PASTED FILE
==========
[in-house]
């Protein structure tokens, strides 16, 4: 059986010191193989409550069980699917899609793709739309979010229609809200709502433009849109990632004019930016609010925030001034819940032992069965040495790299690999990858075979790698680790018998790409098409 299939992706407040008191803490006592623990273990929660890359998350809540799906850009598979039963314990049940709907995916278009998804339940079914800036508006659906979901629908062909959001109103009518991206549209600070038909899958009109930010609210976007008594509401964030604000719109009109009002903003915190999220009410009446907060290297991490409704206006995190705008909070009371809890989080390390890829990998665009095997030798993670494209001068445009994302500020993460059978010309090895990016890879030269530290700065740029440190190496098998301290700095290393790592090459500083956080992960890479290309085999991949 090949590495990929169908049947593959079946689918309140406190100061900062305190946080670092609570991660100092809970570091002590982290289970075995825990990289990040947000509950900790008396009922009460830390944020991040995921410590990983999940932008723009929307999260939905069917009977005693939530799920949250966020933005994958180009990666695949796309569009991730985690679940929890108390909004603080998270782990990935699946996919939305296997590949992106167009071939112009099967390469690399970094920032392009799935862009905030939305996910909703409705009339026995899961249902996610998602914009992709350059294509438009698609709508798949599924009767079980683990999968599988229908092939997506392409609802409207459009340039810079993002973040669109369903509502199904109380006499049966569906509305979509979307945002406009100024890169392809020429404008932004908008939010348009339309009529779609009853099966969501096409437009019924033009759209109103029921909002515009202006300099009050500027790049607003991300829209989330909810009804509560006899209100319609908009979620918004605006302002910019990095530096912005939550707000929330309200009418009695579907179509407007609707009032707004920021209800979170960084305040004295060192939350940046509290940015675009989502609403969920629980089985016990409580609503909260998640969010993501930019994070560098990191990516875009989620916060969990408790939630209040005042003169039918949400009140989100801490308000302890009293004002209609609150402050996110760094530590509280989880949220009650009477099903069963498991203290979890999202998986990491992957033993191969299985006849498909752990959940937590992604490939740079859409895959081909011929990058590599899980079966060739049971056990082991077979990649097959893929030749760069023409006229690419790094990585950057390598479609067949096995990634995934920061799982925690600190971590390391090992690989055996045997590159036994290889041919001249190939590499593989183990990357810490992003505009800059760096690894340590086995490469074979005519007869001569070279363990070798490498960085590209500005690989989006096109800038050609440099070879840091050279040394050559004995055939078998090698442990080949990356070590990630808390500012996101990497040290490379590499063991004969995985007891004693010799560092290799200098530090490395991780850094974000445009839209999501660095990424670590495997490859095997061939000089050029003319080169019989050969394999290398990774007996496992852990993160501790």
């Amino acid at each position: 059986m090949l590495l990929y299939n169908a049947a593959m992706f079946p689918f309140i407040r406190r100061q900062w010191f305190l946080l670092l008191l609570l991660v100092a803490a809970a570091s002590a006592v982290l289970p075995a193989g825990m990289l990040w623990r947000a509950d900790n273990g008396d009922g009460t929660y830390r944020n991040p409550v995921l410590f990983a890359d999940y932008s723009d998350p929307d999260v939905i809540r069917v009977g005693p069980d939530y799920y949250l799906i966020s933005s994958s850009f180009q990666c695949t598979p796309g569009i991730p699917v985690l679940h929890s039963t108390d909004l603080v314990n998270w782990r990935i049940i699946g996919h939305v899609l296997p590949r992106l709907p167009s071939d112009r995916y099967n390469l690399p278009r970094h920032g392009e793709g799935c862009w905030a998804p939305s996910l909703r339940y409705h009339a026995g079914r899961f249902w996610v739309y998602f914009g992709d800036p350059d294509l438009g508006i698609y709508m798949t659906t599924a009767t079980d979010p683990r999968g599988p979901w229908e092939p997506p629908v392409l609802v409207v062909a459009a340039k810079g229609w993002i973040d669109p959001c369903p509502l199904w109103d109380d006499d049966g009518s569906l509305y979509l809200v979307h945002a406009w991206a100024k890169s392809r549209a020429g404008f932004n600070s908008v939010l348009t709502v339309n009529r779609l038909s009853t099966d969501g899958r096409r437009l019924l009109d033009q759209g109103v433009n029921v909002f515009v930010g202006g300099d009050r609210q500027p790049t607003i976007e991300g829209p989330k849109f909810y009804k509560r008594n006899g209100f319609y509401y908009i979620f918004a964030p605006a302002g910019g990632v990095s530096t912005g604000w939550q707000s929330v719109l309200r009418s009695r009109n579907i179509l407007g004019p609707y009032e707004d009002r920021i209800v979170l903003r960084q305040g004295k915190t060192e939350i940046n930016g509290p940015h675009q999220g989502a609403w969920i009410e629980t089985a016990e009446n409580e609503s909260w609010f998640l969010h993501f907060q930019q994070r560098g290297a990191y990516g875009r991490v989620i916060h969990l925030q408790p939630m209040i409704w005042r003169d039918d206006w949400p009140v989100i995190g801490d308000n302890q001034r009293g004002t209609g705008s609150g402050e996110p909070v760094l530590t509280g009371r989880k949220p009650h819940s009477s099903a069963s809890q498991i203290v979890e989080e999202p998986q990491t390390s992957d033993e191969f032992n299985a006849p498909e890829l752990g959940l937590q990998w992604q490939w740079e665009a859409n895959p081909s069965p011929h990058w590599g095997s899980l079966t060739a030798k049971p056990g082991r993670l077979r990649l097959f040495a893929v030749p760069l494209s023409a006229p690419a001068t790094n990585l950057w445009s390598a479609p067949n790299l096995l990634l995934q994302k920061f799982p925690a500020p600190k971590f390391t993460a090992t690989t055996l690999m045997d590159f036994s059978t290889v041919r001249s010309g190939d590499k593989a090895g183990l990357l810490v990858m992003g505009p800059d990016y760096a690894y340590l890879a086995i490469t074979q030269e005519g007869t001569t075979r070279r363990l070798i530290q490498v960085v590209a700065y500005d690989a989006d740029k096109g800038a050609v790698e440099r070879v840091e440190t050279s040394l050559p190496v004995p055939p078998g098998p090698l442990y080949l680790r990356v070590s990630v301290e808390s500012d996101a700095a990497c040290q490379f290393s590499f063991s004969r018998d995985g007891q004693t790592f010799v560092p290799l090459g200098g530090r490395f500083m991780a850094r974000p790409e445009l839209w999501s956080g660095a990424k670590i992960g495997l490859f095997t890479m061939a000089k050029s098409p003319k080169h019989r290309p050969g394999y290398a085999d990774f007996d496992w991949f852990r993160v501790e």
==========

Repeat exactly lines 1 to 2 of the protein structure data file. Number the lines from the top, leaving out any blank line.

[in-house]
């Protein structure tokens, strides 16, 4: 059986010191193989409550069980699917899609793709739309979010229609809200709502433009849109990632004019930016609010925030001034819940032992069965040495790299690999990858075979790698680790018998790409098409 299939992706407040008191803490006592623990273990929660890359998350809540799906850009598979039963314990049940709907995916278009998804339940079914800036508006659906979901629908062909959001109103009518991206549209600070038909899958009109930010609210976007008594509401964030604000719109009109009002903003915190999220009410009446907060290297991490409704206006995190705008909070009371809890989080390390890829990998665009095997030798993670494209001068445009994302500020993460059978010309090895990016890879030269530290700065740029440190190496098998301290700095290393790592090459500083956080992960890479290309085999991949 090949590495990929169908049947593959079946689918309140406190100061900062305190946080670092609570991660100092809970570091002590982290289970075995825990990289990040947000509950900790008396009922009460830390944020991040995921410590990983999940932008723009929307999260939905069917009977005693939530799920949250966020933005994958180009990666695949796309569009991730985690679940929890108390909004603080998270782990990935699946996919939305296997590949992106167009071939112009099967390469690399970094920032392009799935862009905030939305996910909703409705009339026995899961249902996610998602914009992709350059294509438009698609709508798949599924009767079980683990999968599988229908092939997506392409609802409207459009340039810079993002973040669109369903509502199904109380006499049966569906509305979509979307945002406009100024890169392809020429404008932004908008939010348009339309009529779609009853099966969501096409437009019924033009759209109103029921909002515009202006300099009050500027790049607003991300829209989330909810009804509560006899209100319609908009979620918004605006302002910019990095530096912005939550707000929330309200009418009695579907179509407007609707009032707004920021209800979170960084305040004295060192939350940046509290940015675009989502609403969920629980089985016990409580609503909260998640969010993501930019994070560098990191990516875009989620916060969990408790939630209040005042003169039918949400009140989100801490308000302890009293004002209609609150402050996110760094530590509280989880949220009650009477099903069963498991203290979890999202998986990491992957033993191969299985006849498909752990959940937590992604490939740079859409895959081909011929990058590599899980079966060739049971056990082991077979990649097959893929030749760069023409006229690419790094990585950057390598479609067949096995990634995934920061799982925690600190971590390391090992690989055996045997590159036994290889041919001249190939590499593989183990990357810490992003505009800059760096690894340590086995490469074979005519007869001569070279363990070798490498960085590209500005690989989006096109800038050609440099070879840091050279040394050559004995055939078998090698442990080949990356070590990630808390500012996101990497040290490379590499063991004969995985007891004693010799560092290799200098530090490395991780850094974000445009839209999501660095990424670590495997490859095997061939000089050029003319080169019989050969394999290398990774007996496992852990993160501790």